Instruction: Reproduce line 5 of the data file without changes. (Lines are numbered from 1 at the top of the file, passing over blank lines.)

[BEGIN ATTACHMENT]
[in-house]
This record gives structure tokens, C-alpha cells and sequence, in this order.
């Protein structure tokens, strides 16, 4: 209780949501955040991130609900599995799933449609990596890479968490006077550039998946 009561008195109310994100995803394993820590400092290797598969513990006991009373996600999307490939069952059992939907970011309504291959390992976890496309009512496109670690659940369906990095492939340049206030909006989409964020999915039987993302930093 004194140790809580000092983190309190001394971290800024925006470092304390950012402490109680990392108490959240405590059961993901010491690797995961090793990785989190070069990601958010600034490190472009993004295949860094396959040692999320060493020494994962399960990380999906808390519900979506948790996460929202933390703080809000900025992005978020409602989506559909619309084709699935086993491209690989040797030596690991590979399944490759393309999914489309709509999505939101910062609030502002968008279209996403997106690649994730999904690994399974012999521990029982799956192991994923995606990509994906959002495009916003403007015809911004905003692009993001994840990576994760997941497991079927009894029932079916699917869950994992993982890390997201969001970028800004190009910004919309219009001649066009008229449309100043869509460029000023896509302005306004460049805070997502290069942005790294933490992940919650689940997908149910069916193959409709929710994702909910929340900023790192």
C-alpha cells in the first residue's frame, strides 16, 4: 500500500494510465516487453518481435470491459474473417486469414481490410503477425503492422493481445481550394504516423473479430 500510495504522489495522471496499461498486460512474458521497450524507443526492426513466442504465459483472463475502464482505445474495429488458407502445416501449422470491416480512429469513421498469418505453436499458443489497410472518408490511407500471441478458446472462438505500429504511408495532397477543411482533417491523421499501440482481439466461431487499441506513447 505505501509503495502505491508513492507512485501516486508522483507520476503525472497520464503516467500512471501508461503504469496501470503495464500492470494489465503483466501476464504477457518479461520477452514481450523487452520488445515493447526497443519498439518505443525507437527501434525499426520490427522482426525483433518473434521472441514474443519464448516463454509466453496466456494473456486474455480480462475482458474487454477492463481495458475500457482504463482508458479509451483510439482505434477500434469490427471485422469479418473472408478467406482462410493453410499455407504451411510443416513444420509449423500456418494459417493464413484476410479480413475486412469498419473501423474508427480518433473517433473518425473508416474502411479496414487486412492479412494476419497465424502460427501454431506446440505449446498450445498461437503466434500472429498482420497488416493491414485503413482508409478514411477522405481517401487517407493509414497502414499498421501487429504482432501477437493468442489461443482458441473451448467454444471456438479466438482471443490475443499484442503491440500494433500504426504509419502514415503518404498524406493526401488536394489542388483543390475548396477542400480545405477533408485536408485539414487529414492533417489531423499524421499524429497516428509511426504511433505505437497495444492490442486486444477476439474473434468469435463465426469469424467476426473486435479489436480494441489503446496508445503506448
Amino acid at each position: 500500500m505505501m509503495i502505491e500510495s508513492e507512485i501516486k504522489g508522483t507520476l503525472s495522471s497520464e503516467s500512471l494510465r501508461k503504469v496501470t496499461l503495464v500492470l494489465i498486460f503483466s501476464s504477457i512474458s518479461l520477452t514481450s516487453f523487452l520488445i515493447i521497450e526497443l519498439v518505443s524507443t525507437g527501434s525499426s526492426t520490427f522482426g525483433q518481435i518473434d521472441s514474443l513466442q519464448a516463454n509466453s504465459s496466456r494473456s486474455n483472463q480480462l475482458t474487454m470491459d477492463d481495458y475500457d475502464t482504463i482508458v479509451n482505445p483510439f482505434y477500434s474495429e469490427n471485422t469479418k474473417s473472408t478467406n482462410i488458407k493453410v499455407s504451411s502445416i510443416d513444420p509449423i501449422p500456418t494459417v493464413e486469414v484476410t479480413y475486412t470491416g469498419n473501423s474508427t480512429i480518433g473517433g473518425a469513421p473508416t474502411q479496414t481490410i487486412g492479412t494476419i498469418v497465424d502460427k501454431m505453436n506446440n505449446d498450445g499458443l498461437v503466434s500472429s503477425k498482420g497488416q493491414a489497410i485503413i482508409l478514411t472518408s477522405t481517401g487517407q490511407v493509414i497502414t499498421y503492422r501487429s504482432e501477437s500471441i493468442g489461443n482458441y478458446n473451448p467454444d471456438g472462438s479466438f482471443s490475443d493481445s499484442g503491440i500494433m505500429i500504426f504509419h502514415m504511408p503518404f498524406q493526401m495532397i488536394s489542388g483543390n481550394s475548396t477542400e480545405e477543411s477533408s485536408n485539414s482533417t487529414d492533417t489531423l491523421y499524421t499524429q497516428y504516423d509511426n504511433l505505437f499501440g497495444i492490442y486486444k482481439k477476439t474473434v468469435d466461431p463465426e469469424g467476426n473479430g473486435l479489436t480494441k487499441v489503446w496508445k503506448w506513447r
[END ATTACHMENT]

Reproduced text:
Amino acid at each position: 500500500m505505501m509503495i502505491e500510495s508513492e507512485i501516486k504522489g508522483t507520476l503525472s495522471s497520464e503516467s500512471l494510465r501508461k503504469v496501470t496499461l503495464v500492470l494489465i498486460f503483466s501476464s504477457i512474458s518479461l520477452t514481450s516487453f523487452l520488445i515493447i521497450e526497443l519498439v518505443s524507443t525507437g527501434s525499426s526492426t520490427f522482426g525483433q518481435i518473434d521472441s514474443l513466442q519464448a516463454n509466453s504465459s496466456r494473456s486474455n483472463q480480462l475482458t474487454m470491459d477492463d481495458y475500457d475502464t482504463i482508458v479509451n482505445p483510439f482505434y477500434s474495429e469490427n471485422t469479418k474473417s473472408t478467406n482462410i488458407k493453410v499455407s504451411s502445416i510443416d513444420p509449423i501449422p500456418t494459417v493464413e486469414v484476410t479480413y475486412t470491416g469498419n473501423s474508427t480512429i480518433g473517433g473518425a469513421p473508416t474502411q479496414t481490410i487486412g492479412t494476419i498469418v497465424d502460427k501454431m505453436n506446440n505449446d498450445g499458443l498461437v503466434s500472429s503477425k498482420g497488416q493491414a489497410i485503413i482508409l478514411t472518408s477522405t481517401g487517407q490511407v493509414i497502414t499498421y503492422r501487429s504482432e501477437s500471441i493468442g489461443n482458441y478458446n473451448p467454444d471456438g472462438s479466438f482471443s490475443d493481445s499484442g503491440i500494433m505500429i500504426f504509419h502514415m504511408p503518404f498524406q493526401m495532397i488536394s489542388g483543390n481550394s475548396t477542400e480545405e477543411s477533408s485536408n485539414s482533417t487529414d492533417t489531423l491523421y499524421t499524429q497516428y504516423d509511426n504511433l505505437f499501440g497495444i492490442y486486444k482481439k477476439t474473434v468469435d466461431p463465426e469469424g467476426n473479430g473486435l479489436t480494441k487499441v489503446w496508445k503506448w506513447r